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James Swisher.

How I know, or Sixteen years' eventful experience online

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formed acquaintance into a lengthy argument, merely
for the sake of betrayal before the community. Often-
times they run across one that comprehends well what
these demonstrations mean, far better than if he had
been told in so many words. These much-married



244 HOW I KNOW.

saints generally appeal to their versions of the divine
law. The saints, therefore, berate and oppose the
Gentiles in their undertakings. They denounce the
'colonization of their Territory. There is, consequently,
always a very bitter feeling existing between the two
parties. Such was the state of affairs in the Territory
when the Green boys drove their cattle over into the
bottom lands of Grand River.

There had been a fort built there years previous to
this time by the Mormons, who thought to colonize and
settle up the valley. But to this the Indians were
adverse. They attacked the Mormons in their strong-
hold, and routed them after a severe fight in which
several from both parties were killed. The old fort
had stood vacant until the Greens moved into it as
a protection against the storms, and a place where they
could store away such goods as they had with them.
This is a beautiful little valley, with plenty of wood and
water, and an abundant supply of grass, where stock
by hundreds may graze. Game, of various kinds, is here
found in vast quantities, and the waters afford abund-
ance of fish. If this valley were not so far from civili-
zation, it would be one of the most desirable places in
all the country for a few families to settle in.

Here the Greens had been for over a year, witnessing
the rapid increase and prosperity of their herd. Here
they were massacred. The first that was known
about the horrible butchering was when young Taylor
brought back the report. He was not an eye-witness,
but had gone to see Cyrus Green on some business.



VEXATIOUS DEL ATS.



245



He found their dog, but no person at the fort, and he
went in search of the boys, and soon found every
evidence of foul play. He stated that he could readily
follow the trail by which the stock had been driven off,
as numbers of them had been killed and left along the
route. Some had been left crippled, but were not yet
dead. He could find no trace of the boys, but from the
looks of everything around he was sure they were dead,
or had been hardly
dealt with. Who-
ever had done the
deed must have been
in somewhat of a
hurry, as nearly six-
ty head of the cattle
were yet left on the
range. Their dog
was in the fort, but
could not be per-
suaded or coaxed to
leave. Everything
about the place was

just as the Greens GEORGE A. SMITH, MORMON APOSTLE.

had arranged it. Nothing had been meddled with.
Even one of their coats still hung on the corner of the
the fort, just as they had left it.

The news was carried to the settlements as soon
as a horse could travel the distance. A large party
was immediately organized, which made a forced
march on horseback to the place. After considerable




246 HOW I KNOW.

search, they found the body of the eldest brother, six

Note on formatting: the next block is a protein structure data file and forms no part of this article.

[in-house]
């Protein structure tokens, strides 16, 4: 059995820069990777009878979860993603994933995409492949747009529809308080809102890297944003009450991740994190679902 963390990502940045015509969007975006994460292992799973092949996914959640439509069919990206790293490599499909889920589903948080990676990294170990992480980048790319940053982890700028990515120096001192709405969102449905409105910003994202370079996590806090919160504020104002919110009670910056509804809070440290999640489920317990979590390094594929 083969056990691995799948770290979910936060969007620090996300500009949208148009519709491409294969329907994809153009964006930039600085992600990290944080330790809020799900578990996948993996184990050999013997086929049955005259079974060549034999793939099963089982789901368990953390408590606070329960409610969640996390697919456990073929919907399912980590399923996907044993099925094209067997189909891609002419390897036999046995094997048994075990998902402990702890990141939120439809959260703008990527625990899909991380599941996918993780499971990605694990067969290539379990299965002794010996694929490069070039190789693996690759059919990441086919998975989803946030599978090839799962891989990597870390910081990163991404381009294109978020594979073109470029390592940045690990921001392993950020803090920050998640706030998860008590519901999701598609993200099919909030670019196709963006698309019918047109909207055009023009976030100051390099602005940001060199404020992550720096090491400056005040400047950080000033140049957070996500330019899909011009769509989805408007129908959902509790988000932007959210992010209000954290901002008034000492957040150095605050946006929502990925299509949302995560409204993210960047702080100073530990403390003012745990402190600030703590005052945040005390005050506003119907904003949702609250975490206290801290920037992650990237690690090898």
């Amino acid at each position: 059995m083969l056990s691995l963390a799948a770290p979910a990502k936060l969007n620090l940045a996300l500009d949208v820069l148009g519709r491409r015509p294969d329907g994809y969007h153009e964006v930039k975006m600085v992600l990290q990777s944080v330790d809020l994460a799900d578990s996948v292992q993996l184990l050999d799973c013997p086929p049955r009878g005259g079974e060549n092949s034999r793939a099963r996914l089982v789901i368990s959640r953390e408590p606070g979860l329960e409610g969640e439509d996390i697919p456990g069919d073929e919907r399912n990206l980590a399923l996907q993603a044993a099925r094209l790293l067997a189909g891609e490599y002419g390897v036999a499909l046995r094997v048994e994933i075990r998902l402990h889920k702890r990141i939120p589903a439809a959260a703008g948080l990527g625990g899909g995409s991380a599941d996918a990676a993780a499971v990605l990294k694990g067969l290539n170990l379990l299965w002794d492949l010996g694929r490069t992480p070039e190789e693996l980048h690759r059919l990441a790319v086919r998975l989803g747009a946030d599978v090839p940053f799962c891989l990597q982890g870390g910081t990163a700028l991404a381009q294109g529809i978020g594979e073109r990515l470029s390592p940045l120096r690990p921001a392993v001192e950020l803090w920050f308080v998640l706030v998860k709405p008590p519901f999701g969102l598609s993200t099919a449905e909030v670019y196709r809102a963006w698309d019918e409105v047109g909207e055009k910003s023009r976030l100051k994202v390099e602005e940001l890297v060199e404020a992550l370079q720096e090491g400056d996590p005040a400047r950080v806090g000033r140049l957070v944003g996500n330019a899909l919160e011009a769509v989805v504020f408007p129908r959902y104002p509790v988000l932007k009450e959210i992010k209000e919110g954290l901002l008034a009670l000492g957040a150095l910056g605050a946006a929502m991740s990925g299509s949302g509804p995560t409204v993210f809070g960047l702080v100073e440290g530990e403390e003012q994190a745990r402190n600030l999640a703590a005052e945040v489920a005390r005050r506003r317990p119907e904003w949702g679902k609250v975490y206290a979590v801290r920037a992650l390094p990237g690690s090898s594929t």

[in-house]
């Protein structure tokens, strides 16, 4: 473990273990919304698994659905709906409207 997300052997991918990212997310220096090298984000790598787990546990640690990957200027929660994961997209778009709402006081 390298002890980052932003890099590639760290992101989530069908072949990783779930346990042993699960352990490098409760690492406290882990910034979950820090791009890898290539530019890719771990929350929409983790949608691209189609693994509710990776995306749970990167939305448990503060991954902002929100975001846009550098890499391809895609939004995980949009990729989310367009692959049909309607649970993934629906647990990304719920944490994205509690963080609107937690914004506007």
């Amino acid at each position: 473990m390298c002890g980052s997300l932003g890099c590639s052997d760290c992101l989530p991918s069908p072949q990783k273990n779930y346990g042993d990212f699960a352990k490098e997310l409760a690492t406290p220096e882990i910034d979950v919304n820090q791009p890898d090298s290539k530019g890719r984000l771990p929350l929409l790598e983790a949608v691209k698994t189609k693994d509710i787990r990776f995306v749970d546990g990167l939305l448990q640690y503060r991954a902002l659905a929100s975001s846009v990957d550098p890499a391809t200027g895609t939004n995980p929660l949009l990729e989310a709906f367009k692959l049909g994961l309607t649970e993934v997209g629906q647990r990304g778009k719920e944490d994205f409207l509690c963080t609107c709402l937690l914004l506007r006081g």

or seven miles from the fort, lying near the trail in a
a thicket of bushes, with a bullet hole in the back of
his head. No trace of the younger brother was dis-
covered. He had, doubtless, shared the same fate with
his brother.

This, then, gave us some clue to the mysterious
tracks and maneuvers around our own camp, about the
same time. It was a warning to us to hasten on, or
we might meet a fate similar to the Greens. We pulled
out for Grand River, not wishing to encounter the
danger of following up the trail of the murderers. We
found travel between Green and Grand Rivers almost
unendurable. There was neither feed, wood nor water,
and these things are most essential, especially w T here
the stock has to hunt for a living, and the teamsters do
their own cooking. Without these, you will have to
go to bed in a thirsty, fireless, supperless, ill-humored,
cheerless condition, that will utterly take the romance
out of your journey. It makes no difference what the
weather is, a camp without a fire is lonely and desolate.
The country was one continual plain of sand beds and
knolls the whole distance. Sand is by all odds worse
to travel through than mud. I resigned myself to my
fate, and made the best of it. As some writer has said:

" Let Fate do her worst, there are relics of joy,
Bright dreams of the past earth cannot destroy."

No sign of a habitation is to be seen in this region.

We were now nearing Grand River, and, what
a contrast is to be seen! And the nearer we approach,



VEXATIOUS DEL ATS. 247

the more beautiful the place appears. As yet, Grand
River, and the rare beauty and majesty of the scenery
developed by the passage of the river through the
great Rocky Mountain range of Colorado are but
little known. The river is hemmed in on either side
of the valley with mighty walls of rock, the lower parts
of which are fringed with scattered, scrubby pine and
cedar, which present a peculiar-looking appearance.
But the grassy pastures of the river bottom lands are
a thousand times better and prettier than - the sterile
plains we have been traveling over, which was certainly
the most dreary and desolate-looking place I ever saw.
After our wearisome journey across burning sands
and alkali bottoms, it was with a glorious feeling of
pleasure that we set foot in this paradise of Colorado.
Here are objects of interest to every lover of Na-
ture's wonders, without number on every side. For
who is so base as not to be moved by the beautiful
handiwork of Nature. Here a sense of enchantment
sends the blood coursing swiftly through the veins.
Thousands of little birds are flitting about, amid the
berry bushes, warbling their merry notes of praise to an
ever-bountiful Providence. The river is thickly dotted
with ducks and geese that go swimming over its
surface. Deer and antelope are feeding and frisking
about, unconscious of the danger that hovers over them
with the approach of civilization. Thousands of bears
inhabit these regions. Wild cats and wolves scream